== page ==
Saturday 20 December 2014
Over the past few days, I have been thinking about discontinuing the blog. I wanted to wait until I had a real community instead of a virtual community, but it is getting more difficult to blog for several reasons.
I am praying about this. I honestly do not feel that my blog is necessary for news, as there are so many Catholic news services, and people like Michael Voris do a fantastic job.
I have said much of what I want to share with people and have realized that there are limitations as to what I can write. The only thing I have not shared, which I think is important, is more commentary on St. Thomas Aquinas.
Also, the danger of blogging has become more and more real to me since August of this year. Governments, and some individuals, hate bloggers, as we are free of the moneyed and other influences with whom large media groups have decided to cooperate.
In addition, my numbers are down, as people want zazzy political Church gossip which I am not going to push on this blog. Religion is not the same as Vatican politics.
So, dear Readers, pray for me in this time of discernment.
I am also called to more prayer and quiet. I have to find the balance here in this type of ministry.
What is wrong with Western Culture? I have met so many people, men and women, who will be spending Christmas alone. One man is having Christmas with friends, his first invitation in years.
I cannot understand this. When I was in graduate school and could not get home for Christmas because of the horrible weather, I would invite all those other students in for a meal so that no one would be alone.
And, when I had my own home, we always invited single people who had no families in for dinner and the day.
I cannot understand why families do not invite those who are alone for the day.
Christianity is not merely to be practiced in the immediate family.
Are you aware of people in your parish who may not have anyone with whom to celebrate Christmas or New Year's? Hospitality is a virtue under the larger category of charity.
As a single person, my heart breaks for those who have no place to go. I shall be eating out, with a special person, as neither of us have a place big enough to cook or convenient for company.
How sad that neither one of us was invited to Christmas dinner.
Catholics under persecution will be worse off than this. It is time to reconsider what it means to love your neighbor as yourself.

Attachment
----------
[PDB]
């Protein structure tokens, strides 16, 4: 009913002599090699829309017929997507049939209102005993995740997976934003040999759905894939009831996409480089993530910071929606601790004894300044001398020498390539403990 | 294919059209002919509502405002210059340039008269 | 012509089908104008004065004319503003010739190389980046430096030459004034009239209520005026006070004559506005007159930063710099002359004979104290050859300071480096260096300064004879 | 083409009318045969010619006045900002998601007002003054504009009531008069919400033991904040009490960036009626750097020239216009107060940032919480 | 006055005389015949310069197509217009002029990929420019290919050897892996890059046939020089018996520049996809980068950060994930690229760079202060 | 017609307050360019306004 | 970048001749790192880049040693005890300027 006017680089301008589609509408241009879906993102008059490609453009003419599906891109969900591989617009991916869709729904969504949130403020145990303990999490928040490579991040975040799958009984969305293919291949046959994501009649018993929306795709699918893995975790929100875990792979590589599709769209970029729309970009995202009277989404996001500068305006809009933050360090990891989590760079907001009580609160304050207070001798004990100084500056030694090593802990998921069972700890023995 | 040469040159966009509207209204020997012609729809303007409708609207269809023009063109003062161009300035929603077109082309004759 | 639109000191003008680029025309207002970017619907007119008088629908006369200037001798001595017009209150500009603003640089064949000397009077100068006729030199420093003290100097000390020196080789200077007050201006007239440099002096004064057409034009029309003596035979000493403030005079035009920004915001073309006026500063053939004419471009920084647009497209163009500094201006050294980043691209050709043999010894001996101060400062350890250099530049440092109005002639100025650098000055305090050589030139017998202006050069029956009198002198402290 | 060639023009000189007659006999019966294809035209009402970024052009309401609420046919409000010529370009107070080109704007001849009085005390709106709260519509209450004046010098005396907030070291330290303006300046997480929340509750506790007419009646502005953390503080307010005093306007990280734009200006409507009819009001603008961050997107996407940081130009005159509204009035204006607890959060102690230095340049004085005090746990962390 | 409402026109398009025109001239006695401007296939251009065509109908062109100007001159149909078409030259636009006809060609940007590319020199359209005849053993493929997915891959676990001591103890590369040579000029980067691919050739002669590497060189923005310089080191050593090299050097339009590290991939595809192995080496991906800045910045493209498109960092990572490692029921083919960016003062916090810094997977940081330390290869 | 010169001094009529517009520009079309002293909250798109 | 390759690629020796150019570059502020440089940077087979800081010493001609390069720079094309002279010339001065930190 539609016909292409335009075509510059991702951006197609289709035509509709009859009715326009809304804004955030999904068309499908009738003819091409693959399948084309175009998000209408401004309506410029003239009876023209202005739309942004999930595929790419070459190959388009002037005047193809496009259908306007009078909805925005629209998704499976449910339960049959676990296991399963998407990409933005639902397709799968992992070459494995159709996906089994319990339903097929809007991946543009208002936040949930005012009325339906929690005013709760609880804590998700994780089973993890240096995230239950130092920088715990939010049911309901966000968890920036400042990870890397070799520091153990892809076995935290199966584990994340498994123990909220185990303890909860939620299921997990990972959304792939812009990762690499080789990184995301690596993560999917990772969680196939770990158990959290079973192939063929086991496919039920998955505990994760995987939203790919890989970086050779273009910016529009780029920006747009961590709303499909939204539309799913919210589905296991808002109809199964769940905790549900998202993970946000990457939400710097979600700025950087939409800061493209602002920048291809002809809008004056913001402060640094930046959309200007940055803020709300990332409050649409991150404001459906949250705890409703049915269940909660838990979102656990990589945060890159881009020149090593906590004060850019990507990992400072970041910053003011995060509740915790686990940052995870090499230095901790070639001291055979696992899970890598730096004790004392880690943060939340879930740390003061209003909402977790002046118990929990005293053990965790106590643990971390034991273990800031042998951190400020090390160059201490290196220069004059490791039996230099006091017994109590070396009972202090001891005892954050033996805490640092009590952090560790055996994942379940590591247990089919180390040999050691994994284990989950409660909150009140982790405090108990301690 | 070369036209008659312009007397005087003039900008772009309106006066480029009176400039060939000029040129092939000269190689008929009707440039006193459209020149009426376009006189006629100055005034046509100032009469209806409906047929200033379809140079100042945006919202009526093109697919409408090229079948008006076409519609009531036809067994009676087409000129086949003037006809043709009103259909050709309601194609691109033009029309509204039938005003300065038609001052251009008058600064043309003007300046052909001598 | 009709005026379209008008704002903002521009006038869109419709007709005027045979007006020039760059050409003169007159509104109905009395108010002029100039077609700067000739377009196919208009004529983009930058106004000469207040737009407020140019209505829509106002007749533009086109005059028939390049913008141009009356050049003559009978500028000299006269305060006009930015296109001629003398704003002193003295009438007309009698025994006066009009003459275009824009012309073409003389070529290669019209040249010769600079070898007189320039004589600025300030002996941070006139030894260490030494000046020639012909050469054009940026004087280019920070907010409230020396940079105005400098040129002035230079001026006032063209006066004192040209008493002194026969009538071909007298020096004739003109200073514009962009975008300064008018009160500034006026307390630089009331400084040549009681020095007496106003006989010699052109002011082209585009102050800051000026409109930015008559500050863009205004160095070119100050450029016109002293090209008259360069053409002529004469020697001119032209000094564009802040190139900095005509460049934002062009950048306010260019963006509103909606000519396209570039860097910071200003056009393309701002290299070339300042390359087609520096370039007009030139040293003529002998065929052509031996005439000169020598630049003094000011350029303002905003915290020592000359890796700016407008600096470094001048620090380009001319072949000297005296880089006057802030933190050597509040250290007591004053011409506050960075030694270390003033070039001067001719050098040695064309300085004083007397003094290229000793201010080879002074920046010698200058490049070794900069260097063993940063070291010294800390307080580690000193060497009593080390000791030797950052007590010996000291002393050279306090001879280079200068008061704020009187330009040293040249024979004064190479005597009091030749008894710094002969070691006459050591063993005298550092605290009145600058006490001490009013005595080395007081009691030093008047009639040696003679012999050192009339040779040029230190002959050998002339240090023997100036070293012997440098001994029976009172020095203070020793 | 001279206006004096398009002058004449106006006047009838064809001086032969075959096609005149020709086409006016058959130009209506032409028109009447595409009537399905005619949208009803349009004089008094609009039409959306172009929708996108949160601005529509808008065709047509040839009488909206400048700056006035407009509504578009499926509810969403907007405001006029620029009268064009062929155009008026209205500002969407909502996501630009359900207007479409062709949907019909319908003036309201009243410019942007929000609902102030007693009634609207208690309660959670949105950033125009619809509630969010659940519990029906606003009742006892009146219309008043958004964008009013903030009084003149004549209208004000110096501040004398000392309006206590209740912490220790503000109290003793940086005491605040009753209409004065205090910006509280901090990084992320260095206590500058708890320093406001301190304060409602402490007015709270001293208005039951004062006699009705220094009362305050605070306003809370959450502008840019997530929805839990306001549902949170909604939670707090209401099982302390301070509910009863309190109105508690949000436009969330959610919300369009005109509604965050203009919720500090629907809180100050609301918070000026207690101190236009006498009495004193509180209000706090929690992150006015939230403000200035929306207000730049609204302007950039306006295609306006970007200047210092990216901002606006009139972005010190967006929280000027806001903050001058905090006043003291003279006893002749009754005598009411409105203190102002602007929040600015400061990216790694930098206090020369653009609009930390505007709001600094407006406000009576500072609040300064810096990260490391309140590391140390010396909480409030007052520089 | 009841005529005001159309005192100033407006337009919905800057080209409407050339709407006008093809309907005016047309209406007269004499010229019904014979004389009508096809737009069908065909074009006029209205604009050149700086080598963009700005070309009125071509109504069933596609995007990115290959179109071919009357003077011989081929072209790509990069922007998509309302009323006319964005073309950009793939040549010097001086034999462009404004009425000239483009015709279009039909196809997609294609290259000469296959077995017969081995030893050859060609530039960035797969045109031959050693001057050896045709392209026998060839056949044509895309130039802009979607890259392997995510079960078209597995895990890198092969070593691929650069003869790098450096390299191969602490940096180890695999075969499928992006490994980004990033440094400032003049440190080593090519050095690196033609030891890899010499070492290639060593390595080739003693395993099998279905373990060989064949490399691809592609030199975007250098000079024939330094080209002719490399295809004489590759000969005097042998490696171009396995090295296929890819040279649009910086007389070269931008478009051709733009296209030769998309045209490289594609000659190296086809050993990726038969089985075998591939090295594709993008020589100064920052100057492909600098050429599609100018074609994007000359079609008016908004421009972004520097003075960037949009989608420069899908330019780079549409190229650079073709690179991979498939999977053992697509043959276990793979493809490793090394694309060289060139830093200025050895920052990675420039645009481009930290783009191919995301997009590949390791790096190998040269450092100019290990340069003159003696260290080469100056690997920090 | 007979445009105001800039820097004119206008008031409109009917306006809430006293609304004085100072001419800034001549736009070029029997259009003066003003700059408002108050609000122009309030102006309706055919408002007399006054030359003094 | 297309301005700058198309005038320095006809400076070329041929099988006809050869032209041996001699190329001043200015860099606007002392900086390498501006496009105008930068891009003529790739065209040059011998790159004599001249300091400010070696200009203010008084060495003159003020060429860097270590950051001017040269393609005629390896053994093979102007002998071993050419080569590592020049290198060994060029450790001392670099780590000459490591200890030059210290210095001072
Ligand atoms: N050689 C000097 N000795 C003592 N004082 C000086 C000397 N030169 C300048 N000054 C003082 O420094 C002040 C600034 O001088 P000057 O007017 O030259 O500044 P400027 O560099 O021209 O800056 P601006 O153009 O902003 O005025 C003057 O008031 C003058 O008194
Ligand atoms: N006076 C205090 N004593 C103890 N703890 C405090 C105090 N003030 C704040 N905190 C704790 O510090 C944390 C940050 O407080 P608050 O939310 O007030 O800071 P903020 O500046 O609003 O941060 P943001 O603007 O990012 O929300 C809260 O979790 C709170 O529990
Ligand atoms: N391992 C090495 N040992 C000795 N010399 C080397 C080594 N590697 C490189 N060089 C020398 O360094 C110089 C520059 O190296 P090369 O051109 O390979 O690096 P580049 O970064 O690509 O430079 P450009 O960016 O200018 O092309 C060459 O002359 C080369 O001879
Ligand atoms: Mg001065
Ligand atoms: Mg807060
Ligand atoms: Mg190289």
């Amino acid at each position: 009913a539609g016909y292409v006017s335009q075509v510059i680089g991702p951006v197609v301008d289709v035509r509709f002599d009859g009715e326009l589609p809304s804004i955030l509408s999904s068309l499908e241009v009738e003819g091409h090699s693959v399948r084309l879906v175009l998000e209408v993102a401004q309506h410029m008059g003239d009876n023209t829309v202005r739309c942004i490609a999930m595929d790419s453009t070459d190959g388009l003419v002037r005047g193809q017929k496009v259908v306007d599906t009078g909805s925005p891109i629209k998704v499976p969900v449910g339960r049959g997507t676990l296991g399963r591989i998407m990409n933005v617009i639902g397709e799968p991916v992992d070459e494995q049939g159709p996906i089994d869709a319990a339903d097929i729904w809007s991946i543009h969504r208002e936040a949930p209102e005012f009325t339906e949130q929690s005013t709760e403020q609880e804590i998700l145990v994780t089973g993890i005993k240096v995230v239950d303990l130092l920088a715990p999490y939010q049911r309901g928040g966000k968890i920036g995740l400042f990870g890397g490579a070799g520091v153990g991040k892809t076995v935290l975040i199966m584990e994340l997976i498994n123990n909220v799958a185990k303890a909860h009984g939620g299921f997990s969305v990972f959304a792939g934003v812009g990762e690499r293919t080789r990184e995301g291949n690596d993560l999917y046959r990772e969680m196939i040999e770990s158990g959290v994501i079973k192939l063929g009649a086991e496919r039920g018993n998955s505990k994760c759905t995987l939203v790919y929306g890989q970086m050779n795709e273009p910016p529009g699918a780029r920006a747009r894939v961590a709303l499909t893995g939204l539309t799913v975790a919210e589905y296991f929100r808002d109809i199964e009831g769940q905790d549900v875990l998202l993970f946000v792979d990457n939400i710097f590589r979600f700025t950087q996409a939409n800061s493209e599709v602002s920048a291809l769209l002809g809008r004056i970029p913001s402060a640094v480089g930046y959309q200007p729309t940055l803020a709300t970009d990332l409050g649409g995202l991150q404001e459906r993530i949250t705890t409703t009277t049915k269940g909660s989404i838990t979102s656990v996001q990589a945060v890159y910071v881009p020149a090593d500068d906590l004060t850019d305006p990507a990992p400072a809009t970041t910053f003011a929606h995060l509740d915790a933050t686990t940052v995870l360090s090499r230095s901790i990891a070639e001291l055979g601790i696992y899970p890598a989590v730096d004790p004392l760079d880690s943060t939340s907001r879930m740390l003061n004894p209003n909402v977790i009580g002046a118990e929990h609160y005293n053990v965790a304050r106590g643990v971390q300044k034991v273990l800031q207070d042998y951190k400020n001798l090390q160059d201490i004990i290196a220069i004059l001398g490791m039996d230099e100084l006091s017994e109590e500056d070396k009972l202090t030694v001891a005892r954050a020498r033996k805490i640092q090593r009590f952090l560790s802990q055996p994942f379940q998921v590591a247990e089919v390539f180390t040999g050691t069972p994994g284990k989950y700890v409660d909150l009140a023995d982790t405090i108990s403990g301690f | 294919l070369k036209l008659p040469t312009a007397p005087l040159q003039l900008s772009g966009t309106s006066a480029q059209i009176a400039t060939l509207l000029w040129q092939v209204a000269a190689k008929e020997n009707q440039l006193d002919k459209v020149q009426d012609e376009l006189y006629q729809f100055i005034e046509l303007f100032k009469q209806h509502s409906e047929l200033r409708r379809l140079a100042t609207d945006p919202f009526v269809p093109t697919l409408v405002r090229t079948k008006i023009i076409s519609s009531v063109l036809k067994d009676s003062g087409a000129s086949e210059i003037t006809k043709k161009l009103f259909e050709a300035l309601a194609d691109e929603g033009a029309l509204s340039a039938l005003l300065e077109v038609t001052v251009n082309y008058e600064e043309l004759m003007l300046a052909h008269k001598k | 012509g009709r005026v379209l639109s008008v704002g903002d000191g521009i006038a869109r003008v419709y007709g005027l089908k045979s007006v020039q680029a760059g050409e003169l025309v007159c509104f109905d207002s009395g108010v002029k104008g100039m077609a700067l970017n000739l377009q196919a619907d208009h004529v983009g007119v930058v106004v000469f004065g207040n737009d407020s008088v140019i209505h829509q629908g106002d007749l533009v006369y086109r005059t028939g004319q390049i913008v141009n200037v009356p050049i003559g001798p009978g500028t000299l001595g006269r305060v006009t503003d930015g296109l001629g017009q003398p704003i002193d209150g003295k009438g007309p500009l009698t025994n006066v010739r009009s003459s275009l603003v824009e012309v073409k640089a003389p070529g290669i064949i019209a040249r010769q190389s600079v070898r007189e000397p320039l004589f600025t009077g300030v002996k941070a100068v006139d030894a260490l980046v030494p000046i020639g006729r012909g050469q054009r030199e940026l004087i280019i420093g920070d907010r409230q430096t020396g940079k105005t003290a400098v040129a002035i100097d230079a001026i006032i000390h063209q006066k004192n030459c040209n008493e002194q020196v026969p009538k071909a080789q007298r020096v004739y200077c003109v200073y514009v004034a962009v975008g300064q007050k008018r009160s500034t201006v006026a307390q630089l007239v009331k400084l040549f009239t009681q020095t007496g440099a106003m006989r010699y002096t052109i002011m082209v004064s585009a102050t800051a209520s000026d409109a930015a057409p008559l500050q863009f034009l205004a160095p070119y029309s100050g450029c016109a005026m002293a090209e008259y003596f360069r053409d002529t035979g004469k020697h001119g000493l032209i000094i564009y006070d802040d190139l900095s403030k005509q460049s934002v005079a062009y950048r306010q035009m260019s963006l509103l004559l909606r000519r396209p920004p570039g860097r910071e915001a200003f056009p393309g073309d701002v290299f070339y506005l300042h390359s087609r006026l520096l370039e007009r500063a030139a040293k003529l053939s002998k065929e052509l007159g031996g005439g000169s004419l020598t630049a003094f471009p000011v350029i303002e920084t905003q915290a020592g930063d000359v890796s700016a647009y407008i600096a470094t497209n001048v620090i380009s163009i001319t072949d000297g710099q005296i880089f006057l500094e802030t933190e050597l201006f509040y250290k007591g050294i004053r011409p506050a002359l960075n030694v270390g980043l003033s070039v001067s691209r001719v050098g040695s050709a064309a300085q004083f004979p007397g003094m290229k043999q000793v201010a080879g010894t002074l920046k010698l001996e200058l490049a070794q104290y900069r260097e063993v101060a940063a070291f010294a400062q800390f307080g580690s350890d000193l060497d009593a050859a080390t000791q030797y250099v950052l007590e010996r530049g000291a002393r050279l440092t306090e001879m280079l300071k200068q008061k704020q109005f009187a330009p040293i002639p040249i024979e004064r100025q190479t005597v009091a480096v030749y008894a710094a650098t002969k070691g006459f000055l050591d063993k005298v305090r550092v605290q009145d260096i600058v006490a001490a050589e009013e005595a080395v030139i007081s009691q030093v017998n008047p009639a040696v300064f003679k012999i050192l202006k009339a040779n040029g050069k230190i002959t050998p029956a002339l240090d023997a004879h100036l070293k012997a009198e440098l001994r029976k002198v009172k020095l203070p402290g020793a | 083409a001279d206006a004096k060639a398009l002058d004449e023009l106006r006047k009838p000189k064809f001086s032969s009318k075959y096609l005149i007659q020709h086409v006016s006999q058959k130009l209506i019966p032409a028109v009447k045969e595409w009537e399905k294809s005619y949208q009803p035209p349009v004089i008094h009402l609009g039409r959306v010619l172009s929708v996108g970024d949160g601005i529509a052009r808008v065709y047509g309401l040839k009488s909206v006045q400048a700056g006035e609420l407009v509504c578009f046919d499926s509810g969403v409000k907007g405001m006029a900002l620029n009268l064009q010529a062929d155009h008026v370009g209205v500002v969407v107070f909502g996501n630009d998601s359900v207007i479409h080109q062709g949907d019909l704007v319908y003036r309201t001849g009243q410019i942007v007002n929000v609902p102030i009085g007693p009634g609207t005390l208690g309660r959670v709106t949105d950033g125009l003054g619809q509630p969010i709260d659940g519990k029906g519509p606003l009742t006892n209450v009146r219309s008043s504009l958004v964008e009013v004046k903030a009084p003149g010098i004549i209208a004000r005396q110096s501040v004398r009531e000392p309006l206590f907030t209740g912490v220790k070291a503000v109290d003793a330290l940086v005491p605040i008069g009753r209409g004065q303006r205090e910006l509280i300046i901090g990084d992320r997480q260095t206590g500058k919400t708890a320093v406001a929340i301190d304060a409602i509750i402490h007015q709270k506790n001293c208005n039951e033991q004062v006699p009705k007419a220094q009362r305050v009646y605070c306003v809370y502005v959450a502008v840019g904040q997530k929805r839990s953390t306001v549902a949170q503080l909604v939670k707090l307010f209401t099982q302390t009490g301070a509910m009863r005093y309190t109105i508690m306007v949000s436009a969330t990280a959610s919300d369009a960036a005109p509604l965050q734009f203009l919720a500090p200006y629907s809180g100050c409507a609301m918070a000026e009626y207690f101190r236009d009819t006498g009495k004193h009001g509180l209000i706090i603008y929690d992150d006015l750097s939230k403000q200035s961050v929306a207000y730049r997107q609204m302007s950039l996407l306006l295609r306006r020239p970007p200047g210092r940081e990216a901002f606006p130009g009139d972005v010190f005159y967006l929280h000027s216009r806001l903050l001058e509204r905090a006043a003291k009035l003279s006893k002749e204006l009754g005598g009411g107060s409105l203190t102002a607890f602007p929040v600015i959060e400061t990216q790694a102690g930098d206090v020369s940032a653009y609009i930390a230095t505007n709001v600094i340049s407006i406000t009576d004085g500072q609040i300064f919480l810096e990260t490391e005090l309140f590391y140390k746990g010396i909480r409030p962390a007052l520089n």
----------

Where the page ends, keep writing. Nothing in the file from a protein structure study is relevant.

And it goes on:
Many good priests have been preaching from the pulpit the necessity for preparation for Christmas in matters spiritual and not merely material.
I am afraid that too many events create four weeks of celebration, instead of penance. I am also afraid that some priests deny that Advent is a penitential time, hence, the purple vestments. Most of the sermons I have heard have emphasized this time of penance.
If we do not make room for the Incarnate God, Christ, the Second Person of the Blessed Trinity, we cannot celebrate His Coming. If we are busy going to concerts, baking, cooking, shopping, and decorating, we end up like the innkeeper who told Mary and Joseph there was no room at the inn.
Inns were built with courtyards, which filled up with noisy animals and people who did not mind sleeping "rough" as long as they were behind the closed door of the inn. Mary and Joseph needed the quiet, silent place in order for Jesus to come into this world.
Are we making a silent place for His coming? I have some friends who are doing this-taking time daily to read daily prayers, going to extra Masses, and so on.
But, too many are doing less spiritual preparation, and they will end up like the innkeeper. Christ wants to come to them, but there is no room in their hearts, minds, souls, imaginations.
The will has decided that other things are more important than preparation.
We all have habits of self-deceit, because humans do not want to face that they are lacking in some thing, or doing something wrong. To say "I wish I could go to daily Mass, but I am too busy" when one can do so, or visit Christ in Adoration, and read the Scriptures, is self-deceit.
We create our own busyness. We can say no.
I have done little but pray. I have met a few friends who are going to other countries for Christmas and I shall not see them as I shall be gone when they return.
If I were here permanently, there would have been no need to meet up for lunch before Christmas.
I know families who do not have Christmas trees but trees which look like Christmas trees. I call them Advent trees. These family members tell me the trees were put up and decorated weeks ago and will come down right after New Year's day.
I asked these people whether they knew about Epiphany or the Twelve Days of Christmas.
The answer was "no". Sad that such riches of our heritage have been lost. The identity of the Catholic way of celebrating Christmas has been washed away by consumerism and parties in Advent. I refuse to go to concerts or parties. I have said no to years, and people who know me now ask me to come over after Christmas. Many weeks exist for celebration after Christmas.
To go back to work right after Christmas is a creation of both the Puritans, who hated celebrations which were based in Catholic identity, or by the secular pagans, who worship another god-Mammon.
To hold on to Catholic identity in the world is difficult, but not impossible.
I sincerely hope that none of us are like the innkeeper who had no private rooms for Mary, Joseph and the coming Jesus in his inn.
Christ will come to those who have made space for Him. He will manifest Himself to those who are paying attention, waiting for him.
Too many inns are full.